Tackle and Paraphrase Citation Material Easily
There are cases where you might have to paraphrase citation material. Abstracts and citation guides are vital when you paraphrase a quote.
Citing a paraphrase shouldn’t be too hard. There’s even the off chance that you might have to paraphrase citation material that you wrote yourself. If you have to go about citing a paraphrase from another author, it shouldn’t necessarily be treated as any different from any other piece of material. You still need to give credit where credit is due.
Paraphrase Citation Sheets
In most cases you cite paraphrase sheets like any other writing. You might have to state who the original progenitor of the material was, but there shouldn’t be too many issues beyond that. In fact, citing paraphrase material isn’t even that hard. You can paraphrase quotes from other authors and then give them the correct notification. Quotation marks should always be placed around direct quotes taken from sources.
Paraphrase Citation Abstracts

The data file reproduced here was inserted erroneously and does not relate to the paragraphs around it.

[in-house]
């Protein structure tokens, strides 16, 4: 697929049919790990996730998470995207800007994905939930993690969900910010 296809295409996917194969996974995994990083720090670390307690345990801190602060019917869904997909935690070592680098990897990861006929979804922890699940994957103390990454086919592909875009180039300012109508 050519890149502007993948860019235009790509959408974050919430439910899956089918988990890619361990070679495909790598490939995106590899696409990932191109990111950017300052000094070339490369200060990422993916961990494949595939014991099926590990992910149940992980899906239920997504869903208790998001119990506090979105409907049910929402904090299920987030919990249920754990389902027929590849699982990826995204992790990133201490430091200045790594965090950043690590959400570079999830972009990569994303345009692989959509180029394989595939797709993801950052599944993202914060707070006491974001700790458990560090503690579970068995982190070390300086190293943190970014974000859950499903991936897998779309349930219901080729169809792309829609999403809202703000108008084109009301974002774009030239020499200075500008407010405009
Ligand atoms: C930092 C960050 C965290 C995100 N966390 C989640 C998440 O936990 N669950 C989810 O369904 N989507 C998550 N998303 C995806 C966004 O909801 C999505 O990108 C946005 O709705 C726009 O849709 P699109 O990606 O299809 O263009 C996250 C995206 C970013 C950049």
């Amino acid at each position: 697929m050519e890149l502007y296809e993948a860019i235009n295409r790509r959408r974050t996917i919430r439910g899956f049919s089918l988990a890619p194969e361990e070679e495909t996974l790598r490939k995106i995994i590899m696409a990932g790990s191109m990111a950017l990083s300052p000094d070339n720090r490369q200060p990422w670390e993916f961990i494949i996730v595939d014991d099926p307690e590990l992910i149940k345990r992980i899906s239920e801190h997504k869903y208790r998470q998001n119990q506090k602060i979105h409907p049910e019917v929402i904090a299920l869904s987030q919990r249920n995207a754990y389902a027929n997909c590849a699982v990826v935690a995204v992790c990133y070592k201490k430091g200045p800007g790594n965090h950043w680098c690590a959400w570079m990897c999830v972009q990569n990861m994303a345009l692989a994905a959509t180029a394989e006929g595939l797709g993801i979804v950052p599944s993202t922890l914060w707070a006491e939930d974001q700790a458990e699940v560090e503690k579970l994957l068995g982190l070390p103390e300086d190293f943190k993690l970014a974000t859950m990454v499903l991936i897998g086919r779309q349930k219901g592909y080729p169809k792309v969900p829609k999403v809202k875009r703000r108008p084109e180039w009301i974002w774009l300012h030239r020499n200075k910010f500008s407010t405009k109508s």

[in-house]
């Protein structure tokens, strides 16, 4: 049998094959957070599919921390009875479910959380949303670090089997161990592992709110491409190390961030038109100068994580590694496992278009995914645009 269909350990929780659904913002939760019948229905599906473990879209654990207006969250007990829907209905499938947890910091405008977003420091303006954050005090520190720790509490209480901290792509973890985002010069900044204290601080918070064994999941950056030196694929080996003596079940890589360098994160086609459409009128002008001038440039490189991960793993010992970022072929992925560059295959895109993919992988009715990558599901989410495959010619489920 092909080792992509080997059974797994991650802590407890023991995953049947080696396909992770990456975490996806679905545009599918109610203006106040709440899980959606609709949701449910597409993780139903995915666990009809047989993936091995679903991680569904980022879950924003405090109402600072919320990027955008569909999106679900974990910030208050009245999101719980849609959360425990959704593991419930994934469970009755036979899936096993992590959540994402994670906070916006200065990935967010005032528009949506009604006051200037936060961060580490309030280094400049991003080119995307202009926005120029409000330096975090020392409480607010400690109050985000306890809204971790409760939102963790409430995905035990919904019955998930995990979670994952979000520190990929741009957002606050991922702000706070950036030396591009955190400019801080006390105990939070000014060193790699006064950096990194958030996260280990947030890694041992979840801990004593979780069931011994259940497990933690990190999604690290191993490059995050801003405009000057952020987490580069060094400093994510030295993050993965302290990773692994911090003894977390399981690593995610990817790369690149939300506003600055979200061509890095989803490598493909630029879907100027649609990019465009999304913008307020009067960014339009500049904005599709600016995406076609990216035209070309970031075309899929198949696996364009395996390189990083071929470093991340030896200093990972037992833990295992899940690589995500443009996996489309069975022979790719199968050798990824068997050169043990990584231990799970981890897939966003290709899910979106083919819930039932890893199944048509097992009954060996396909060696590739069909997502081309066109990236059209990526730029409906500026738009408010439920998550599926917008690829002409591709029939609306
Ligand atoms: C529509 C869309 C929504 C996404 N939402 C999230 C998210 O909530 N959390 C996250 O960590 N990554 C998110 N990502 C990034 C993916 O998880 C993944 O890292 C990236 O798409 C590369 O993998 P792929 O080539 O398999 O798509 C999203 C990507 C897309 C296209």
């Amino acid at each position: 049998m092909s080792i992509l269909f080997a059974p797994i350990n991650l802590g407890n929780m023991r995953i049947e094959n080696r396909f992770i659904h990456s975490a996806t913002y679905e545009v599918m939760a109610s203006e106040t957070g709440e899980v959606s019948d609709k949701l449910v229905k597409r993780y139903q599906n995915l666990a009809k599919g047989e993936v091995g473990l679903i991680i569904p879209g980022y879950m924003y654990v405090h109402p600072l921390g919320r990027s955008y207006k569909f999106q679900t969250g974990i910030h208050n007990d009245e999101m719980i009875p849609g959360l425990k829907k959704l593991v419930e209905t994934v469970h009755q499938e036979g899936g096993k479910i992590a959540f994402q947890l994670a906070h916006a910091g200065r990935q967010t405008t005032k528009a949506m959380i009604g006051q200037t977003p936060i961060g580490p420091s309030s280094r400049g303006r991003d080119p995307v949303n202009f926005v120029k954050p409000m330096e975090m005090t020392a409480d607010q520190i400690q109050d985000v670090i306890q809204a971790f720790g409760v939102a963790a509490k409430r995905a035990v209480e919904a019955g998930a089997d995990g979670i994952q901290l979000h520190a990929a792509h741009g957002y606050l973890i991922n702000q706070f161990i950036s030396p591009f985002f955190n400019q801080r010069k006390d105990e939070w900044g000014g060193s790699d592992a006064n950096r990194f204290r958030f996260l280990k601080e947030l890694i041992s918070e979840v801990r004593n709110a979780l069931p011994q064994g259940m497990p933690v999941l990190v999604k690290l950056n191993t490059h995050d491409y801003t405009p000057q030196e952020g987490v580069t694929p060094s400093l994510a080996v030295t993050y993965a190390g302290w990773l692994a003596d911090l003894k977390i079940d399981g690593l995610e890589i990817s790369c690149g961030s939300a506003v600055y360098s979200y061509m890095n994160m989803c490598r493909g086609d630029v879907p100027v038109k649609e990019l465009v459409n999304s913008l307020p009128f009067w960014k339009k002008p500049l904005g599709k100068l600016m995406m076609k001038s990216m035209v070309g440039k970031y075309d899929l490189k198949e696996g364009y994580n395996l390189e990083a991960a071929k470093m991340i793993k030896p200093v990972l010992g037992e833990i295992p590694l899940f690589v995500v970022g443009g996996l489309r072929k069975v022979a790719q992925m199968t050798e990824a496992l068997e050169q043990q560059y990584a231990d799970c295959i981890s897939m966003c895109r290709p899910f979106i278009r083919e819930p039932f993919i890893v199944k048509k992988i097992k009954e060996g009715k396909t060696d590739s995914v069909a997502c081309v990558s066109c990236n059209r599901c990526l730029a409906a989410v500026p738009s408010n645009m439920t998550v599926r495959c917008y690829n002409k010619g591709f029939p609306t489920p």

If you’ve ever taken a look at a searchable database of journal articles, you’ve probably noticed that you can export an entire paraphrase citation sheet. This may come with some abstracts. This tiny bit of information could be very useful. This is especially true if you don’t have access to the original journal material. You can cite paraphrase data collected from the source, and thus use what little information you have to draw bigger conclusions. Since most full text journal articles are only available to subscribers, this might be the only data available to you. You can also try to look for PDF files directly so that when you paraphrase a quote you have a good deal of text to source it from.
When citing paraphrase material, you still have to make it your own. Anything taken from the source will have to be changed up like any time you paraphrase quotes, unless you stick some quotation marks around it. Taking text out of the citation directly is against the rules, and engaging in this practice too often can get you into more than one sticky academic situation.